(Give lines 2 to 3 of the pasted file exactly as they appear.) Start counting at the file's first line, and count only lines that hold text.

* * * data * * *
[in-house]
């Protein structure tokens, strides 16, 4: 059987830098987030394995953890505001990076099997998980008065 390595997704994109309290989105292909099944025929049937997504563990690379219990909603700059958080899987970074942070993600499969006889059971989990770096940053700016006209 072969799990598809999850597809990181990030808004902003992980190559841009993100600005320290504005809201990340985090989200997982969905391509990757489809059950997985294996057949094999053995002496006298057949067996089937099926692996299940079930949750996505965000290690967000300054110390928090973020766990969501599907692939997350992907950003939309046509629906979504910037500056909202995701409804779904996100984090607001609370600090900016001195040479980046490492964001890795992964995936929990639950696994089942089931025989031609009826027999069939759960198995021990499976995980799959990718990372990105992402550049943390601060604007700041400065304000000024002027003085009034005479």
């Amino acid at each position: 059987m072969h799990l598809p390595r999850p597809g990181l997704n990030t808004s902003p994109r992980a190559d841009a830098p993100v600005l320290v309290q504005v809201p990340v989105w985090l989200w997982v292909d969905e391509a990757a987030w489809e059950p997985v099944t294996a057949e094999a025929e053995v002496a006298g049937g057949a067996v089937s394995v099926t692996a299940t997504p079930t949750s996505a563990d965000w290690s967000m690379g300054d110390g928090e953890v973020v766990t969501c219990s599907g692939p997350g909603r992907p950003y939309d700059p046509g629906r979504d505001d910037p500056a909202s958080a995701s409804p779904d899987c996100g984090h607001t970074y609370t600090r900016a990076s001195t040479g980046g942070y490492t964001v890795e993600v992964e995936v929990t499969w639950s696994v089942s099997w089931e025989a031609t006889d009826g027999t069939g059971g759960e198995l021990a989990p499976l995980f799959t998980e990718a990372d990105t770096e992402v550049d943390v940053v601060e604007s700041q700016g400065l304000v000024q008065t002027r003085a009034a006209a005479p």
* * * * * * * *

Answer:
């Protein structure tokens, strides 16, 4: 059987830098987030394995953890505001990076099997998980008065 390595997704994109309290989105292909099944025929049937997504563990690379219990909603700059958080899987970074942070993600499969006889059971989990770096940053700016006209 072969799990598809999850597809990181990030808004902003992980190559841009993100600005320290504005809201990340985090989200997982969905391509990757489809059950997985294996057949094999053995002496006298057949067996089937099926692996299940079930949750996505965000290690967000300054110390928090973020766990969501599907692939997350992907950003939309046509629906979504910037500056909202995701409804779904996100984090607001609370600090900016001195040479980046490492964001890795992964995936929990639950696994089942089931025989031609009826027999069939759960198995021990499976995980799959990718990372990105992402550049943390601060604007700041400065304000000024002027003085009034005479």
């Amino acid at each position: 059987m072969h799990l598809p390595r999850p597809g990181l997704n990030t808004s902003p994109r992980a190559d841009a830098p993100v600005l320290v309290q504005v809201p990340v989105w985090l989200w997982v292909d969905e391509a990757a987030w489809e059950p997985v099944t294996a057949e094999a025929e053995v002496a006298g049937g057949a067996v089937s394995v099926t692996a299940t997504p079930t949750s996505a563990d965000w290690s967000m690379g300054d110390g928090e953890v973020v766990t969501c219990s599907g692939p997350g909603r992907p950003y939309d700059p046509g629906r979504d505001d910037p500056a909202s958080a995701s409804p779904d899987c996100g984090h607001t970074y609370t600090r900016a990076s001195t040479g980046g942070y490492t964001v890795e993600v992964e995936v929990t499969w639950s696994v089942s099997w089931e025989a031609t006889d009826g027999t069939g059971g759960e198995l021990a989990p499976l995980f799959t998980e990718a990372d990105t770096e992402v550049d943390v940053v601060e604007s700041q700016g400065l304000v000024q008065t002027r003085a009034a006209a005479p």